Companies get creative with fun-filled bonding exercises
Team-building to the sound of a different drum
What does team-building mean to you – a day stuck in the boardroom with a pile of Post-it notes and some limp sandwiches?
Businesses are getting more creative with their bonding – from group drumming to an activity-filled yacht trip.
Known as the “Drum Lady”, Julie-Ann Odell has been running Dubai Drums since 2002, with drum circles on moonlight safaris a standard desert trip for families.
But as well as being a master drum circle facilitator, she is also a certified leadership coach and neuro-linguistic programming practitioner. She always includes a drumming session as part of the corporate team-building sessions she organises through her other business, Jupiter Eclipse Training (Jet).
The biggest event she has run was for 4,000 drummers at the Dubai World Trade Centre. Jet runs three to five events across the UAE each week and also has an office in Cairo.
“We are wearing a mask in the workplace and not being our true authentic selves,” Ms Odell says. “When you relate on a real level, the masks come off. We are all rhythmical beings and can drum together as a tribe. Drumming is very primal.”
Another way to find your work zen is out at sea. Fit Squad DXB, which started out offering mobile personal training six months ago, stumbled into corporate events when it held a Mind, Body and Sea event as a branding exercise. It was so popular that the company partnered with a yacht firm to run a monthly two-hour cruise from Dubai Marina.
The most unusual class they have held is Animal Flex, says co-founder Devinder Bains, a workout they created based on animal movements and yoga stretches. “We had 50-odd people on all fours racing across the deck in a beast race, posing like crabs and scorpions,” she says.
Leaving at 8am, participants enjoy a 35-minute wellness workshop, a 35-minute workout and then a 20-minute meditation, followed by a healthy breakfast and “chill and chat” back on shore.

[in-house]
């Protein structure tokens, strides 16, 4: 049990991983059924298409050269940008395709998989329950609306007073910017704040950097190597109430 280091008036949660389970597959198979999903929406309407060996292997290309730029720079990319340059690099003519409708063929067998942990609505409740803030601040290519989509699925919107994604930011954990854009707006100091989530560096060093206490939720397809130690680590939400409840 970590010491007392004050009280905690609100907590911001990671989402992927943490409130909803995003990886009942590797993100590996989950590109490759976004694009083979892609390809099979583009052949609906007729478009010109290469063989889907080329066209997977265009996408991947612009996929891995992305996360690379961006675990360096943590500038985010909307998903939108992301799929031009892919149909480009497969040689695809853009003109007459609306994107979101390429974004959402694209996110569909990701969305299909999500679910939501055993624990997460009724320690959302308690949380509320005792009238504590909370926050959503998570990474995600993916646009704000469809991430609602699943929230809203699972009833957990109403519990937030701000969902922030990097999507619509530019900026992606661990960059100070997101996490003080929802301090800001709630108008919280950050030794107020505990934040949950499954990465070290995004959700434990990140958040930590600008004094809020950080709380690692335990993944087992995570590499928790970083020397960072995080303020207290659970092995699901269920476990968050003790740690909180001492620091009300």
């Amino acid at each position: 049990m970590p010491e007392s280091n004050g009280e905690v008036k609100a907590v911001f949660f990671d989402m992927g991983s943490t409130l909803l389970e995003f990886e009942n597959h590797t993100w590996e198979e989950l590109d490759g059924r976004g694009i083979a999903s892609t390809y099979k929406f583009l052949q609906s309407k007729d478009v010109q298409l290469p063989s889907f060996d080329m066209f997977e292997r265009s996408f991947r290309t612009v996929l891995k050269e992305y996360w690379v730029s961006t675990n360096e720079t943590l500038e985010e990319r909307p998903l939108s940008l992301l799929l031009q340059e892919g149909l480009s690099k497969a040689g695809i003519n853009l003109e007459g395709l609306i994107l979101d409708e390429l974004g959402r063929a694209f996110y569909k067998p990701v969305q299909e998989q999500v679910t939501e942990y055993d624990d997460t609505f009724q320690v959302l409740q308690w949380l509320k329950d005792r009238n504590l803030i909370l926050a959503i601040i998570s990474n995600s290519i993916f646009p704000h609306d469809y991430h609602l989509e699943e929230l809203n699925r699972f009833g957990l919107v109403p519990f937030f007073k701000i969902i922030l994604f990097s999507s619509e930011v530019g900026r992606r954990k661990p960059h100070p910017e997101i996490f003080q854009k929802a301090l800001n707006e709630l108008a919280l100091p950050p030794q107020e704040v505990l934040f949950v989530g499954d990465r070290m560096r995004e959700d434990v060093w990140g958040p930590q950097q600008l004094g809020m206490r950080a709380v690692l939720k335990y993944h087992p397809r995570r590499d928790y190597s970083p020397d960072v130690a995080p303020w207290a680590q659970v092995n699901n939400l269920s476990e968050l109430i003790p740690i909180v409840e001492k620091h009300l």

“Events like this are great for employee morale,” says Ms Bains. “This sort of interaction can produce new and fresh ideas.” The Dh150-per-head boat trip is regarded by employees as a “real treat”.
But, says David Ballard of the American Psychological Association on the US News and World Report website, care must be taken when planning team-building events.
Although companies have the best intentions when they implement these activities, he says, they can be counter-productive if not executed properly – disrupting trust, heightening tensions and allowing cynicism to grow in the workplace.
"An entire industry has grown around corporate team-building programmes, from ropes courses, wilderness programs and paintball to ice breakers, trust exercises, and coaching sessions based on questionable personality tests," says Mr Ballard. He adds that while it's not unusual for vendors to "pitch high-priced programmes" and "tout amazing performance improvements" that companies have achieved as a result of such activities, employers should still take these promises with a grain of salt.
Employers should also be sensitive to differing needs and limitations. "When planning team-building activities, employers should also be sure to offer a variety of options at different times, including some that are during work hours, so that employees with different physical abilities and those with care-giving demands aren't marginalised or excluded," he adds.
Drumming, says Ms Odell, leaves participants with a lasting and “euphoric feeling of achievement”.
“Times have become too competitive and people yearn to do something collaborative.”
Here Ms Odell talks to The National about drumming and its positive effects on well-being.
Have there been any studies on the effects of drumming?
In a 2004 study at a nursing home in Pennsylvania, US, staff took part in six weekly group drumming sessions. Their moods improved by 46 per cent immediately after the sessions and by 62 per cent six weeks later. There were also 49 fewer employee resignations in the next year than in the same period the previous year, according to author Dr Barry Bittman. Colleague Margaret Bailey said drumming created a “connectiveness and energy within the group”.
Can anyone drum?
Absolutely, says Ms Odell… even if you were told at school you were not musical. “Rhythm is a universal language, like love and mathematics,” she says. But she confesses she can easily pick out the financial, technical and engineering types. “They have a predominant left hemisphere and you can’t drum from the left hemisphere, which is control-based. They usually take a long time to let go.”
If I’m organising a team day, what’s the best time to drum?
Drumming is equally good as an early morning ice-breaker, a post-lunch reviver or an explosive end to the day, says Ms Odell. But she will normally use it to close when she runs all-day events.
Why is drumming good for well-being?
Bashing, banging and tapping rhythmically will boost endorphins (like a “jogger’s high”) and boost the immune system, Ms Odell says – it will send you into an alpha state, where the brain is balanced, like group meditation, golf or listening to music. And it will teach drummers that what they do together is “far greater than anything they can do alone”.